Alan Shearer questions Harry Kane role during Serbia clash as England captain’s bizarre stats are revealed

Alan Shearer questions Harry Kane role during Serbia clash as England captain’s bizarre stats are revealed

ENGLAND legend Alan Shearer has explained why Harry Kane played a “different role” against Serbia on Sunday.

The Three Lions clinched a 1-0 win over the Eagles thanks to an early goal from Jude Bellingham.

AlamyHarry Kane was limited to just one shot against Serbia[/caption]

GettyThe striker was man-marked throughout the match[/caption]

Kane didn’t see too much of the ball

However, captain Kane – who scored 44 goals in 45 appearances for Bayern Munich last season – managed just one shot.

Shearer claims the striker was forced to keep away from much of the action in order to create more space for his team-mates in midfield.

That’s because he was being man-marked by Serbia’s back three.

In his column for BBC Sport, Newcastle icon Shearer wrote: “Harry Kane’s role in Sunday’s Euro 2024 win against Serbia was different to what we are used to seeing him do for England, but it was just as important for the team.

“We know Kane can drop deep and play wonderful passes forward for runners to get behind the opposition but, whether we were on top in the game or under pressure, he had another job to do in Gelsenkirchen.

“As he explained afterwards, he stayed high early on because Serbia were defending deep and marking man-to-man.

“If he had dropped into midfield he would have brought a defender back with him, when we wanted to give our midfielders and other forwards as much room and time on the ball as possible.

“The plan was to leave the midfield to it because, although Kane was not getting the ball, he was still drawing defenders to him, which allowed our other players more space.”


Kane was limited to 24 touches

Trent showed he’s a central character for England… he deserves to keep spot, says Wilshere

THIS game felt a bit like an audition for Trent Alexander-Arnold in centre midfield, writes SunSport columnist Jack Wilshere.

I think he passed it and deserves another chance to show all the qualities that he can bring to the role.

I was pleased when I saw Trent in the starting line-up.

It’s a little bit braver than we have normally seen from Gareth Southgate and I like that.

It was: ‘Go on, go and play!’ It didn’t necessarily work out like that but that wasn’t Trent’s fault.

Southgate was experimenting with him in there, seeing if it worked.

If we get later in the tournament against the big teams, you will need someone who has played in there a few times and understands the position a bit.

The combination between Trent, Kyle Walker and Bukayo Saka is a promising one.

You see Trent naturally drift over to that right side and receive it almost like a full-back.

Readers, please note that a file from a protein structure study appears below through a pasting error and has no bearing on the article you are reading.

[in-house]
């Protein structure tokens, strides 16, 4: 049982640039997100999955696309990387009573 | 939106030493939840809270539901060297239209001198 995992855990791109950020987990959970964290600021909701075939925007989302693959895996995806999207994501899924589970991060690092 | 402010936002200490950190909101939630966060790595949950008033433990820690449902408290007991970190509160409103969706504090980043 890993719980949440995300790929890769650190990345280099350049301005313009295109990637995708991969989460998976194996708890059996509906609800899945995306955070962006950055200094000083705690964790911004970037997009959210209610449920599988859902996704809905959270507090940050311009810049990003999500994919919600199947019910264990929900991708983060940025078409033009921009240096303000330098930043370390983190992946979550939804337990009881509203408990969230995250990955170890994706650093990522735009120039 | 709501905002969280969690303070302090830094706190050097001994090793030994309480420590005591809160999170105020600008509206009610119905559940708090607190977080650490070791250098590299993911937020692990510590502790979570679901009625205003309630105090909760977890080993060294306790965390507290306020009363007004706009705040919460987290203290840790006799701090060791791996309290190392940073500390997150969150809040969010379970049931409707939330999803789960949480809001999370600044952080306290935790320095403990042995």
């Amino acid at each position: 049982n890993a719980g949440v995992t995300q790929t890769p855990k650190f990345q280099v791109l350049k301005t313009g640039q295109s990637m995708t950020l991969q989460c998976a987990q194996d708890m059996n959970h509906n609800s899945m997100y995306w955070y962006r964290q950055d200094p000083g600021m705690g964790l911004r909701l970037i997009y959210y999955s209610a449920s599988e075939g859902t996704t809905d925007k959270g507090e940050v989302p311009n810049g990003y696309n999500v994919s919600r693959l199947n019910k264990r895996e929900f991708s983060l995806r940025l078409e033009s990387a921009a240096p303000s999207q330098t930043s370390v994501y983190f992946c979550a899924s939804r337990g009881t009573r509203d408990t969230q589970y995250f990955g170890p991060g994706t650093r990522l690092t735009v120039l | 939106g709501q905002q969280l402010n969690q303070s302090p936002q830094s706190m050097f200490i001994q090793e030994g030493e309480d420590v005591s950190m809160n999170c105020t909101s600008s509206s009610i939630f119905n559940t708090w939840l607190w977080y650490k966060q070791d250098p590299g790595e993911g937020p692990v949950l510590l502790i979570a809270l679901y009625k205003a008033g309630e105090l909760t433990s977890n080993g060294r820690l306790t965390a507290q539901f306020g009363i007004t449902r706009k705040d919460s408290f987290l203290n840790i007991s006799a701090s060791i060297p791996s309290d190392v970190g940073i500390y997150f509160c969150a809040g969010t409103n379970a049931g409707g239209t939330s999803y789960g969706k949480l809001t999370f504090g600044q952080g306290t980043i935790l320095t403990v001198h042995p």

It’s interesting what happens then with Walker.

He was still getting involved in and around the outside, which was good to see, and it was Walker who got forward to help create the Jude Bellingham goal.

That link-up is something we need to exploit more. We should probably have used it more last night as well.

At the start, he was a little bit shaky. He gave the ball away a couple of times, and one of them led to that decent chance for Aleksandar Mitrovic.

When he plays for Liverpool he comes inside. But it’s different when you’re in there from the start. It’s 360 degree pressure, from all sides.

I always found international football that bit quicker. You’ll often receive it with your back to the game and you’ve scanned, but you need to get more on the half turn to see what’s coming.

But it was difficult for Trent, especially in the first half, for him to show his range of passing. When you’re playing against a back five, with four in front, and they’re stubborn and just waiting . . . it is very hard.

There’s no space in behind, they’re very tight and organised.

And when the ball is going over your head, your job then becomes jumping on second balls, disrupting and trying to shield the big two up front.

Trent’s positioning was good and he made some good interceptions. I think he can — and should — hold on to the ball a bit more, draw the pressure, and then play the ball forward.

If someone comes to him, that frees up space for  someone else. And he and Declan Rice have the ability to find Bellingham and Phil Foden through the lines. I would like to have seen more of that. As the game opens up, Trent is a player who can pick the right pass.

Especially in transition, like he did with a lovely one down the side for Saka in the first half and another early in the second.

It was also good to see him get forward for a decent long-range shot.

But Trent was not helped by England’s performance in the  second half. We weren’t aggressive enough, we didn’t press well enough.

Trent’s audition lasted just under 70 minutes in the end. I believe  it is something Gareth should  persist with.

He is more than intelligent enough to work it out. And as the tournament goes on, I’m sure he will be fine in there.

He went on to add: “He was better off staying high up the pitch, holding the ball up and protecting it, and winning free-kicks – and he did that well later in the game.”

Speaking after the match, Kane told BBC Sport: “We knew it was going to be a tough game, Serbia pose a lot of threats and have some good players.

“They will make it a battle for you and I think we dealt with it really well.

“There was a spell in the second half where we got camped in our box and we found it hard to get out but it was an important win tonight.

“It’s a tough game. They are a tough team and have good players. We stood up to it well and it is good to get the three points and [for us] to progress. It’s good that we got the win today.”

England next face Denmark on Thursday, while Serbia take on Slovenia.


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